Public defenders take Justice Min. to court over poverty wages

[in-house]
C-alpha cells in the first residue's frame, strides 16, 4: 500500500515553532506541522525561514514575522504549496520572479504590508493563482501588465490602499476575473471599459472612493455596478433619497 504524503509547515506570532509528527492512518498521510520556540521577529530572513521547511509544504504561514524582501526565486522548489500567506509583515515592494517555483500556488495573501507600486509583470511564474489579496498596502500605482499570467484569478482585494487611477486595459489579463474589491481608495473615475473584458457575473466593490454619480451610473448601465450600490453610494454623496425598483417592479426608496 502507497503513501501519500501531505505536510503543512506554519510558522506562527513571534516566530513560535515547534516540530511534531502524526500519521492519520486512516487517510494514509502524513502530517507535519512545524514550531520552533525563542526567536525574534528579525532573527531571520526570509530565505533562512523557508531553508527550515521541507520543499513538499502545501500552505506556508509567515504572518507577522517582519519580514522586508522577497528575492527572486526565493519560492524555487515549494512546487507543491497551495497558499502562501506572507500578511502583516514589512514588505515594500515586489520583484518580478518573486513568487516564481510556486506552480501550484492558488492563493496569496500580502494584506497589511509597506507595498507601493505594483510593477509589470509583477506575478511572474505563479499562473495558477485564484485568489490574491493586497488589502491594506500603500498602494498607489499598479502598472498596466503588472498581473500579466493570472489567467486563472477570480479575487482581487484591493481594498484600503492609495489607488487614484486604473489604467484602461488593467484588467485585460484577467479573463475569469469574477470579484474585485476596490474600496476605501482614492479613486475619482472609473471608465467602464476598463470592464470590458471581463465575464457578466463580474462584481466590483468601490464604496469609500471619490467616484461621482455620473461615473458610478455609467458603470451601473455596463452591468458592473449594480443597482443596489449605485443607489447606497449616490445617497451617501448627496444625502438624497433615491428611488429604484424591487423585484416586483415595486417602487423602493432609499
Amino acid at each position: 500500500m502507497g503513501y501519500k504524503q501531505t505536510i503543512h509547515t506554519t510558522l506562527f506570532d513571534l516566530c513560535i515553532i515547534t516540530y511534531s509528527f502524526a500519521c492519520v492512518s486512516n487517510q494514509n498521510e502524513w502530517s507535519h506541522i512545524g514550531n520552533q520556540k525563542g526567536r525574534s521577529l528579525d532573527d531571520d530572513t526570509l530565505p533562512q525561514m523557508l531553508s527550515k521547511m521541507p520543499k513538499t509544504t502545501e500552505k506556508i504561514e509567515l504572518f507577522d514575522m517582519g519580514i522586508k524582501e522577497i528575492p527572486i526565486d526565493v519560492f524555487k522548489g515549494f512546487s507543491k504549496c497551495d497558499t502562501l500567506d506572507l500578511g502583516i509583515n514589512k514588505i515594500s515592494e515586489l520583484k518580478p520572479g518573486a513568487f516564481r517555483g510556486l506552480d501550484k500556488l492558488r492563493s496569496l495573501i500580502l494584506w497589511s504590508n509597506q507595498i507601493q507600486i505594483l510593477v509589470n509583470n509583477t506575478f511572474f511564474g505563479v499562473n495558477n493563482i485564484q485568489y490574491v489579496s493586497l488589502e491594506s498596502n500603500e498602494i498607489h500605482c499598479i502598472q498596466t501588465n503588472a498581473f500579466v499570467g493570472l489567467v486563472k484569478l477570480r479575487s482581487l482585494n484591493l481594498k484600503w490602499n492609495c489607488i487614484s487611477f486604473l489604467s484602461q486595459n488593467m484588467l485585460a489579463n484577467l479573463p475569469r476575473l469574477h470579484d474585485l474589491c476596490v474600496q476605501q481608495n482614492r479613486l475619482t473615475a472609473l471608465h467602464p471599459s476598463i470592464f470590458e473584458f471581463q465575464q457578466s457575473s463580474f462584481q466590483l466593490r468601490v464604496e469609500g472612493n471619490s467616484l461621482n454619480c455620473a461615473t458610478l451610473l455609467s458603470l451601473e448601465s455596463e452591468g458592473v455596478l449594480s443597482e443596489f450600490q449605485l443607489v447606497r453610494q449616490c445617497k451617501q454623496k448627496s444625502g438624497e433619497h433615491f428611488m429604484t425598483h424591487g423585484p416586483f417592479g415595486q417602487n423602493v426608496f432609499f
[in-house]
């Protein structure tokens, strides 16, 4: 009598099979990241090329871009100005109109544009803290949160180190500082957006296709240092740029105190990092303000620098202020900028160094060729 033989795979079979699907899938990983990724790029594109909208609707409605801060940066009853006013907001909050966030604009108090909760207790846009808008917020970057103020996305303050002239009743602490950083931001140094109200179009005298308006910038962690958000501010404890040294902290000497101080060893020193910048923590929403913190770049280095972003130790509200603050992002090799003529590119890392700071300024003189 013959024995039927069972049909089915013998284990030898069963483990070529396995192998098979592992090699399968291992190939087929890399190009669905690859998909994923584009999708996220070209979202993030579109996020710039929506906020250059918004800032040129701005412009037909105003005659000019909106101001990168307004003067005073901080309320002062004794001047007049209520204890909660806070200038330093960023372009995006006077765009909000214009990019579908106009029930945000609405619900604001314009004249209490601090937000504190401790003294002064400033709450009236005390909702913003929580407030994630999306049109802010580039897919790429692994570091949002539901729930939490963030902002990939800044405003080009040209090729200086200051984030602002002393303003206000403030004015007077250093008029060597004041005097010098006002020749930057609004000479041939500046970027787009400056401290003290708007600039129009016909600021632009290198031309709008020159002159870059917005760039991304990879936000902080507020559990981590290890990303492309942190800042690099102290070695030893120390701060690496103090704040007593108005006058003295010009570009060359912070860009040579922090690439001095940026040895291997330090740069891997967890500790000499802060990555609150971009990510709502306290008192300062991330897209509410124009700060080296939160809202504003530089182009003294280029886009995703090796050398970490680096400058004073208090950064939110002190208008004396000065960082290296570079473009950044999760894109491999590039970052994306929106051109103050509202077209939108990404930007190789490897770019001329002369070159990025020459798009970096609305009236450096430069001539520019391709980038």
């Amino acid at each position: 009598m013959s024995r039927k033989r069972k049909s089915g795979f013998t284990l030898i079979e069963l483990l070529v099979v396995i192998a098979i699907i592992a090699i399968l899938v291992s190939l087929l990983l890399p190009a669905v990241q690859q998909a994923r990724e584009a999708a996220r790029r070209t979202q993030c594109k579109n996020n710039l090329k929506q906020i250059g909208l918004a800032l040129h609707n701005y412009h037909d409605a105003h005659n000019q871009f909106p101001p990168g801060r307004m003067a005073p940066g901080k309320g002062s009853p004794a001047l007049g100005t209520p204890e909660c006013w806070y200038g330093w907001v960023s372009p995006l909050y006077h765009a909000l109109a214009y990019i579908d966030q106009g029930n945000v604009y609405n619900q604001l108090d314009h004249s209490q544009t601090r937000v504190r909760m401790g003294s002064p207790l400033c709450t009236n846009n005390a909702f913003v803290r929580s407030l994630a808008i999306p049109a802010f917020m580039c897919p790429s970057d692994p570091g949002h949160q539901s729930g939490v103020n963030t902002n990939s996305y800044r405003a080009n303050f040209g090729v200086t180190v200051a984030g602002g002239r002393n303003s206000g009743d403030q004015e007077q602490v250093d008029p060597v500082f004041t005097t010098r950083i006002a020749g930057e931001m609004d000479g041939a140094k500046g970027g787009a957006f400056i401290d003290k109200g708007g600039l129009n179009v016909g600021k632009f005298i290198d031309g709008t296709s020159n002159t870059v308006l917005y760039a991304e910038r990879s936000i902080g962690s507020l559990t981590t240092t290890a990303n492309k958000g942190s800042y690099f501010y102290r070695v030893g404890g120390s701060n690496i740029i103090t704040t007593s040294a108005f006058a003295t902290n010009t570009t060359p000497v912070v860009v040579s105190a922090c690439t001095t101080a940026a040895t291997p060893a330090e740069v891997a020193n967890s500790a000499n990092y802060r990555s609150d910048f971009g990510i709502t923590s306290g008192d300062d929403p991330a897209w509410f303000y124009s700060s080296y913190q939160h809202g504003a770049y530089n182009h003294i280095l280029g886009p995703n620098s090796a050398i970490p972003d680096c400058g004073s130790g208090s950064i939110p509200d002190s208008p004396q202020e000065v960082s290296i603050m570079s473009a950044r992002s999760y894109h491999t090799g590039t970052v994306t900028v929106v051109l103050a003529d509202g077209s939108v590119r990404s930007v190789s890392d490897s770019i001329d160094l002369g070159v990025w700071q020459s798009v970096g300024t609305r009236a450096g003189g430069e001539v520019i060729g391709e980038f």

The associations for public defenders NVSA and NVJSA filed a lawsuit against the Dutch state over Minister Ard van der Steur of Security and Justice and his rules for representing suspects during police interrogation. According to the public defenders, the compensation is way too low and the rules violate European regulations, broadcaster NOS reports. From March 1st suspects may have an attorney present during police questioning. The Supreme Court made this ruling after years of legal proceedings brought by public defense attorneys. The Ministry of Security and Justice came up with rules for this practice, but the lawyers are not satisfied with it. Firstly they are dissatisfied with the compensation they will get for representing a client during police questioning. They are paid a standard amount of 158.41 euros. That is equivalent to 1.5 hours work, and it stays the same regardless of how long the questioning takes or how many times the police question the suspect. Only in very extreme and exceptional cases the amount may be doubled. According to the public defenders, the interrogations almost take longer than 1.5 hours and in big cases several interrogations of 4 hours plus are not unheard of. The associations think that this low fee is economically irresponsible. They fear that it will result in specialized public defenders simply refusing to represent a client during police questioning. The associations want the lawyers to be paid by hour. The public defenders also have a problem with the rules surrounding representing a client while the police are interrogating him. For example, they are not allowed to say anything during the interrogation and can only speak to their client before hand and afterwards. If they do not comply, they are removed from the interrogation room. According to the associations, these rules are against EU regulations and case law. The lawsuit will appear next week at the earliest, according to NOS.